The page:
MP and MSP hope to remain EU Citizens after low-key Moray referendum

Angus, Richard and Jim - hoping to remain EU citizens tomorrow.
Angus, Jim and Richard – hoping to remain EU citizens tomorrow.

THE EU REFERENDUM polling stations are open this morning – with turnout not expected to break any records in Moray where the debate has been decidedly low-key.

Over the last week, Moray’s SNP ‘tag team’, Richard Lochhead MSP and Angus Robertson MP, have come out fighting for the ‘Remain’ camp, fearful perhaps that what once looked a shoo-in is now looking like a photo-finish.

On the eve of polling the parliamentarians came up with their own business celebrity to back the remain cause, Jim Walker of Shortbread fame who employ over 1500 staff in Aberlour and Elgin.

Mr Walker said: “We have always avoided getting into party politics over the years but our Membership of the European Union goes to the heart of how we do business and market our products to Europe.

“This is one of our largest marketplaces and it is very important to us that we have stable market conditions to keep our business thriving and competitive. I have very serious concerns over the impact that a vote to leave the European Union would have on Walkers and the impact it would have on other major exporters to Europe here in Moray, across Scotland and the UK as a whole.”

Richard Lochhead added his own voice, pleading the case for the Moray and Scottish food and drink sector which, he said, would face severe issues if a leave vote was returned.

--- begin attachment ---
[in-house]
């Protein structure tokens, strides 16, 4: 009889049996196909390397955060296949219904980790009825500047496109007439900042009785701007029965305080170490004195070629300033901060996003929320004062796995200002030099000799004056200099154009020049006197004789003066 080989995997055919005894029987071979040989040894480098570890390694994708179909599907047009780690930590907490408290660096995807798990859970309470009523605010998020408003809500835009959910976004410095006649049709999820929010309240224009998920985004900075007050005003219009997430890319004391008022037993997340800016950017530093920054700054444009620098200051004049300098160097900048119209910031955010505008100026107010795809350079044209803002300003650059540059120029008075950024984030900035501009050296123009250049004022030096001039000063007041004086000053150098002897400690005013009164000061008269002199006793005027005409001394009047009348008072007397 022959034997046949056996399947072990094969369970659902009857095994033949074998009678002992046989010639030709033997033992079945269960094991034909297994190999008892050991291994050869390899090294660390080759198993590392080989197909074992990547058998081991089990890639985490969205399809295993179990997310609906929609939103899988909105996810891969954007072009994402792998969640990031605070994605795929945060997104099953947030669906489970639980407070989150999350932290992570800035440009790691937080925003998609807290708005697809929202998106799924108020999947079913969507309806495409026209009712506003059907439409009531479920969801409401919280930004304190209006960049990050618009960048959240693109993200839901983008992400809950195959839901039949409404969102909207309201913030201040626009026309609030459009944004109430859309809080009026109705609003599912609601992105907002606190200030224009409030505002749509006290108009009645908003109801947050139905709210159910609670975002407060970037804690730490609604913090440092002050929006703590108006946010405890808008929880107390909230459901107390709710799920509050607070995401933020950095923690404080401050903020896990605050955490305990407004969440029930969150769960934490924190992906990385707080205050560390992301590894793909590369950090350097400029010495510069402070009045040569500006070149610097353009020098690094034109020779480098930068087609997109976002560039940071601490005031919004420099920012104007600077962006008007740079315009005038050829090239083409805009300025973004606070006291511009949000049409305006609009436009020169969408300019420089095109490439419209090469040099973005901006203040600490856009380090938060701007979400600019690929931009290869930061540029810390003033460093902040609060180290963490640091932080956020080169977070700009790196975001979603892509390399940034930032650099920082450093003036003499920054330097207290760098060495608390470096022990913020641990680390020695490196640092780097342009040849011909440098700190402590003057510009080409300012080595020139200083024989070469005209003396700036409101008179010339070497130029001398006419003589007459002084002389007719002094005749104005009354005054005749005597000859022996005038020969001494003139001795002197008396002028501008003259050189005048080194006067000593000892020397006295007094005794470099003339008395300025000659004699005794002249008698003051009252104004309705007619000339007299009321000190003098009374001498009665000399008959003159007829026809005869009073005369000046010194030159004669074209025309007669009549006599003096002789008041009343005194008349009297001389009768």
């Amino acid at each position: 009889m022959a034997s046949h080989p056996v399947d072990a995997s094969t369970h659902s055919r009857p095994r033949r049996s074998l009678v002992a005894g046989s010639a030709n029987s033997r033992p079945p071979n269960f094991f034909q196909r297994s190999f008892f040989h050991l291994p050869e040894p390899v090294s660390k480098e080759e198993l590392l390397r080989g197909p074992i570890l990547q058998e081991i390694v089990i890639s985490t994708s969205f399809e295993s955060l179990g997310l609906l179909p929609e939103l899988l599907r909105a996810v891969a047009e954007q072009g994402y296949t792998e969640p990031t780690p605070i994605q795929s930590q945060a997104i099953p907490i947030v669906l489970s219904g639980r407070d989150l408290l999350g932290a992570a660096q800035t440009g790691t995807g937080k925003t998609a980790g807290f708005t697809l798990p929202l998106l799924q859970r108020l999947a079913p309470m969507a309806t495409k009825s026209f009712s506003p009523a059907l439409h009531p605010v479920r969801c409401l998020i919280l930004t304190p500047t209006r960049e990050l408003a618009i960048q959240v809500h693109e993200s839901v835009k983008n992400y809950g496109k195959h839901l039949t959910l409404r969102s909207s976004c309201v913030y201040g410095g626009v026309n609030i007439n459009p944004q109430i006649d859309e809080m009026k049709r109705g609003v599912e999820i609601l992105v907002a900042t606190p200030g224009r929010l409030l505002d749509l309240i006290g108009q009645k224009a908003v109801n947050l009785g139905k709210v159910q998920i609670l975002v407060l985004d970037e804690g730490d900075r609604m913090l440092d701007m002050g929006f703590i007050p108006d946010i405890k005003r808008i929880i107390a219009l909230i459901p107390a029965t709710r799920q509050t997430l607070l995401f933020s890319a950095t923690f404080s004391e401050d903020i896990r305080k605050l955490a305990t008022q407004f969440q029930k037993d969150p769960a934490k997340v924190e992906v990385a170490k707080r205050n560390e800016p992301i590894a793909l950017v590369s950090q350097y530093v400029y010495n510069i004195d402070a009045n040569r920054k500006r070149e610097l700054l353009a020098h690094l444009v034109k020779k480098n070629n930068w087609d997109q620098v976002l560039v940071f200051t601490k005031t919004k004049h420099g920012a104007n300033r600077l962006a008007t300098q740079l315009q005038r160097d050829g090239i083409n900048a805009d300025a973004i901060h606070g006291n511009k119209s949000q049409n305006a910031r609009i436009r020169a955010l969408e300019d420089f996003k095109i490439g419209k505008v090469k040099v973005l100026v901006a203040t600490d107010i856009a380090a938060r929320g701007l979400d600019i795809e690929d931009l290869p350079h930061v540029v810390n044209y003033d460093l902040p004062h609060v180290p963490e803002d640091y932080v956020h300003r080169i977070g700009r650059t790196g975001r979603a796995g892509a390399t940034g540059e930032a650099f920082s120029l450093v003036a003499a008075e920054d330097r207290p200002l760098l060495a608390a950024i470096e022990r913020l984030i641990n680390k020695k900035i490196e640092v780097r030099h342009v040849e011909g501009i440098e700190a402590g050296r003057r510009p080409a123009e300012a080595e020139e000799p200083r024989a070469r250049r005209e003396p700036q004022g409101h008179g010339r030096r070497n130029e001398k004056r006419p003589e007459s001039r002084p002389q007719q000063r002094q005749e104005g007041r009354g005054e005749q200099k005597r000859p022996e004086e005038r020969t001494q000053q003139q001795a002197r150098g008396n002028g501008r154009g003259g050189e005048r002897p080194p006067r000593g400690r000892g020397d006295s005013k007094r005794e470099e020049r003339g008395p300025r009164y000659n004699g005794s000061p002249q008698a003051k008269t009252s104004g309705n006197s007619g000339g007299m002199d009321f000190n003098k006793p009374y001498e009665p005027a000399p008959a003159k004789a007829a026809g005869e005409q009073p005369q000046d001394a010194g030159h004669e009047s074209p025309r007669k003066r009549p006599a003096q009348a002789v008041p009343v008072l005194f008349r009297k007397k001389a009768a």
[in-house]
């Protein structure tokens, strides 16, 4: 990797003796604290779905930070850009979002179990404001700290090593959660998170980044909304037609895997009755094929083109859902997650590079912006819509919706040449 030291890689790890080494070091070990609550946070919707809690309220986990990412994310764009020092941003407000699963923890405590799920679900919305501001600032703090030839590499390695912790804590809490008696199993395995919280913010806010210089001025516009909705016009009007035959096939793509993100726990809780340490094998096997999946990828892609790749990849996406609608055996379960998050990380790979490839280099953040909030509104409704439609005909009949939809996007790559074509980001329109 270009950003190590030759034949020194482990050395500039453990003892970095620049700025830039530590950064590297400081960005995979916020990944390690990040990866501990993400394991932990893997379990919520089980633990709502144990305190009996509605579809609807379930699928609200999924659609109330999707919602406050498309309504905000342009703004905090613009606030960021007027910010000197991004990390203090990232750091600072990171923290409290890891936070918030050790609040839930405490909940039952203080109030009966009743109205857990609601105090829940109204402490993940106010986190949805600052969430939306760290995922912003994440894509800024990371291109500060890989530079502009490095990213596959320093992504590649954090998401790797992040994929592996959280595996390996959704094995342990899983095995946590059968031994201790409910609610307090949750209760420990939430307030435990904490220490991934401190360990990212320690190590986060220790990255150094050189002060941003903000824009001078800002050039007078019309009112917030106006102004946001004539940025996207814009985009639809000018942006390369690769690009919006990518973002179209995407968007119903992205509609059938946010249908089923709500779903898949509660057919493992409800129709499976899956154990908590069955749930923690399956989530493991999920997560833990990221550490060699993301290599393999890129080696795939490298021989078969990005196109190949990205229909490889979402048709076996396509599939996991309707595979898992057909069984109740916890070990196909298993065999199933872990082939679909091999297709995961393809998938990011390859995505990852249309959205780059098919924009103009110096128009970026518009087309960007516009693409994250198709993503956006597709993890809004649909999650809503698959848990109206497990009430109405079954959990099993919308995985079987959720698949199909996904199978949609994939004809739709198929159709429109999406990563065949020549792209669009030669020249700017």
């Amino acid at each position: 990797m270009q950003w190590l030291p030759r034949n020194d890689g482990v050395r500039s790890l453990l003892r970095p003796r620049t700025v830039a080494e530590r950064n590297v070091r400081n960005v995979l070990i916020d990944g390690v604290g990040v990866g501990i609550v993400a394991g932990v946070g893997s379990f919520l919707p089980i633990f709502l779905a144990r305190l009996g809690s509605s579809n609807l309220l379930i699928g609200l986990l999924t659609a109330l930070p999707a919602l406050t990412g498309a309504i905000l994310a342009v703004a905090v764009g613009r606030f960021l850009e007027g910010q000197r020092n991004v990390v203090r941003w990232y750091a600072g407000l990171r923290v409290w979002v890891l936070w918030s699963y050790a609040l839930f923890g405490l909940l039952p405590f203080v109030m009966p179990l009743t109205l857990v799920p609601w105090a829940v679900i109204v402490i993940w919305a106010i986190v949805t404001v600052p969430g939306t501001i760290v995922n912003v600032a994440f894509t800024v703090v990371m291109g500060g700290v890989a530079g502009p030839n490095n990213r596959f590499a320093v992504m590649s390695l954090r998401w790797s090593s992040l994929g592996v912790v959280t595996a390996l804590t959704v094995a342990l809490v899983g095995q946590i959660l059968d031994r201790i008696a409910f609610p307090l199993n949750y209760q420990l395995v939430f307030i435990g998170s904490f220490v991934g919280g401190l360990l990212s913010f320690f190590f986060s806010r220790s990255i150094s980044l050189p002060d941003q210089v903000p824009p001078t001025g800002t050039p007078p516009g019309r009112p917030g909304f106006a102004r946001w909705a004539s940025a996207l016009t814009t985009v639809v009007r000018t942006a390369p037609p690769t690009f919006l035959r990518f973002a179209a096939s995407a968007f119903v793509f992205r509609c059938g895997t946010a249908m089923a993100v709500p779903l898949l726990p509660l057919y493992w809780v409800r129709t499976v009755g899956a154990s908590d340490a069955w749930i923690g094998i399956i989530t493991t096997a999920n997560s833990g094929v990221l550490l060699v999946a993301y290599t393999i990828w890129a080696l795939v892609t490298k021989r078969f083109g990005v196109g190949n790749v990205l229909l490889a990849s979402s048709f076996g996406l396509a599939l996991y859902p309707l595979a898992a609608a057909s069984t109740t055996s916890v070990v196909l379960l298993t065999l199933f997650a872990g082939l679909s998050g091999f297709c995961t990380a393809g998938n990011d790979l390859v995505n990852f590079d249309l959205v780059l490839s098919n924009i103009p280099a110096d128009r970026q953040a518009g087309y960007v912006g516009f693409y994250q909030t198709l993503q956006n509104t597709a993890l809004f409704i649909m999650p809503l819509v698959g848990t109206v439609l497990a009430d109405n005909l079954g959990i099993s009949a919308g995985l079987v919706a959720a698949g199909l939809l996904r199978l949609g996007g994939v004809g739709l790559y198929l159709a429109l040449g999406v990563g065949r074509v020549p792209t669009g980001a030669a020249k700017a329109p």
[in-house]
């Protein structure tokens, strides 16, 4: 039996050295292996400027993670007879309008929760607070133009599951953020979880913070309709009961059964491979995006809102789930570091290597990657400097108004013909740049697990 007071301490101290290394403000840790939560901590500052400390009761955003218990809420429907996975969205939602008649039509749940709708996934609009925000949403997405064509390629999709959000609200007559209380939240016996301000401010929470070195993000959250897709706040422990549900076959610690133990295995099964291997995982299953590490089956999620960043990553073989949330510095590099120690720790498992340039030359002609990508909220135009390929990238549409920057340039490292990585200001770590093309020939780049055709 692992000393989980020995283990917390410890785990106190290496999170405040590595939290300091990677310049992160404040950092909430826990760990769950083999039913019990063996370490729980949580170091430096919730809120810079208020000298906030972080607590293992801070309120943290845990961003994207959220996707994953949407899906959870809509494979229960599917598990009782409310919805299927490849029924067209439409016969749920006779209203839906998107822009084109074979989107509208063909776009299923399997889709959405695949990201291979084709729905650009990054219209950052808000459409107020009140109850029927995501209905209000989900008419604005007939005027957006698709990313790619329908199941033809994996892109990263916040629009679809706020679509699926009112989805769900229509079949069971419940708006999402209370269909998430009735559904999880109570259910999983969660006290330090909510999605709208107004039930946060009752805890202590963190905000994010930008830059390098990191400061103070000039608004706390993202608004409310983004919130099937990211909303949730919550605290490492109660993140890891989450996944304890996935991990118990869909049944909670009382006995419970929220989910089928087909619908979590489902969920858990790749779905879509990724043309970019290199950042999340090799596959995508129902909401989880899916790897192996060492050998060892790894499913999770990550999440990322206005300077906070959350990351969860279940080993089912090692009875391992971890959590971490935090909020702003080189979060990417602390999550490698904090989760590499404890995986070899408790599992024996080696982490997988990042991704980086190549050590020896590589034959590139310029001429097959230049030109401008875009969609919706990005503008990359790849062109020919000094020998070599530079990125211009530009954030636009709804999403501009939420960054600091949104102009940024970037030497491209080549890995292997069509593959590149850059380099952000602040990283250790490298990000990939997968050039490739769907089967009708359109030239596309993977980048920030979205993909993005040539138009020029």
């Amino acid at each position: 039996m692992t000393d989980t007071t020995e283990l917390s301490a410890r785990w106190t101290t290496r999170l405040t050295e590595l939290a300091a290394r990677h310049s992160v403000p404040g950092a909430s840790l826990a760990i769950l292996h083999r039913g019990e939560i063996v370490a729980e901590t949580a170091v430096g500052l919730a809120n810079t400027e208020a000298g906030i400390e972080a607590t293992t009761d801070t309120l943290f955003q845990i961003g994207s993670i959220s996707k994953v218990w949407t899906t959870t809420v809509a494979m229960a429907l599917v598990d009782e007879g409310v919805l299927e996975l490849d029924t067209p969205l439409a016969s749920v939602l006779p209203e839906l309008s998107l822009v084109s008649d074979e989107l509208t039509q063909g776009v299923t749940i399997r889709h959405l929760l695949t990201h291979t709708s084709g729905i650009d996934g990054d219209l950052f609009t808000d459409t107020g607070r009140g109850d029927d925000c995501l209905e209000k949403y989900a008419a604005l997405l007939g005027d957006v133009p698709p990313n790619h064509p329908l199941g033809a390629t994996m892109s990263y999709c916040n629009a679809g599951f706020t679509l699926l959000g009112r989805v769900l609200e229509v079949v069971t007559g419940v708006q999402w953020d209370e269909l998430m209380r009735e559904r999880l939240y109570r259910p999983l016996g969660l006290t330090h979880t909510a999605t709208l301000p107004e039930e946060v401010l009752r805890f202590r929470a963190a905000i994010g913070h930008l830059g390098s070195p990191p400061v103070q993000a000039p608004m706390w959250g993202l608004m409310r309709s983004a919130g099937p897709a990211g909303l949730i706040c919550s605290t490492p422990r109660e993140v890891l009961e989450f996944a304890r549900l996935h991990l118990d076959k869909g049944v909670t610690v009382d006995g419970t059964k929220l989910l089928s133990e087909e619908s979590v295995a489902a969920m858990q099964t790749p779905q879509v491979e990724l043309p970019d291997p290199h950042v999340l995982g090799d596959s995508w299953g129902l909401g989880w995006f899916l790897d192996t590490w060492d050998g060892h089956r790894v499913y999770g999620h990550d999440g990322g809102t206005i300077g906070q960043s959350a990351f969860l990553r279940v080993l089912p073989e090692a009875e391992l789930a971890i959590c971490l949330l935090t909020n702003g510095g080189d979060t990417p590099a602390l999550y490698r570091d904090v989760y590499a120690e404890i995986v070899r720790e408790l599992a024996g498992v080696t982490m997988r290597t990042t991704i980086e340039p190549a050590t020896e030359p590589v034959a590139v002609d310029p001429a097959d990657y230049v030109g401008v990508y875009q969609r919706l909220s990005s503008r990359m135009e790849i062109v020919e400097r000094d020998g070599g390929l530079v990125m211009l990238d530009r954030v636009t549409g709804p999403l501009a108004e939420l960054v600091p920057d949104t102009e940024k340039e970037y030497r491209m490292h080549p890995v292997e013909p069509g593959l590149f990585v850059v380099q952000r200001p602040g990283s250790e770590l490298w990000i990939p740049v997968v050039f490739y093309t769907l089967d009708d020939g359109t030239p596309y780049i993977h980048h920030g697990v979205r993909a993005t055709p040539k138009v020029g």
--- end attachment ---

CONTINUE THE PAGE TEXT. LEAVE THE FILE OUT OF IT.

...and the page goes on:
Angus Robertson cited the relationship that exists with the rest of Europe and how the vote today needs to build and improve on that rather than destroy it.  He said: “Not only does Europe provide an important shared marketplace, it also provides significant employment protections for the individuals who work for companies like workers to produce the goods for that marketplace.

“I am asking people in Moray to vote to remain in the European Union on Thursday and strengthen the trading, social and cultural relationships that have been built up over decades with our European neighbours.”

It has actually been difficult to find a political voice in Moray who is prepared to come out and state the case for leaving the EU. Surprising, given that those ‘in the know’ believe that, actually, there is quite a strong anti-EU stance in the region.

Only SNP supporter and local party activist Paul Briggs has argued for Brexit, turning up at a Hustings this week to tell Trade Unionists that he never expected to vote to leave – but was left disappointed by David Cameron’s failure to secure any sort of deal with the EU.

That, he said, left him convinced that Europe was incapable of change – so it was time to leave.

We will all learn our fate soon enough – but perhaps the most telling ‘poll’ is the one that bookmakers put in their shops, the odds – and these make remain an odds-on certainty.

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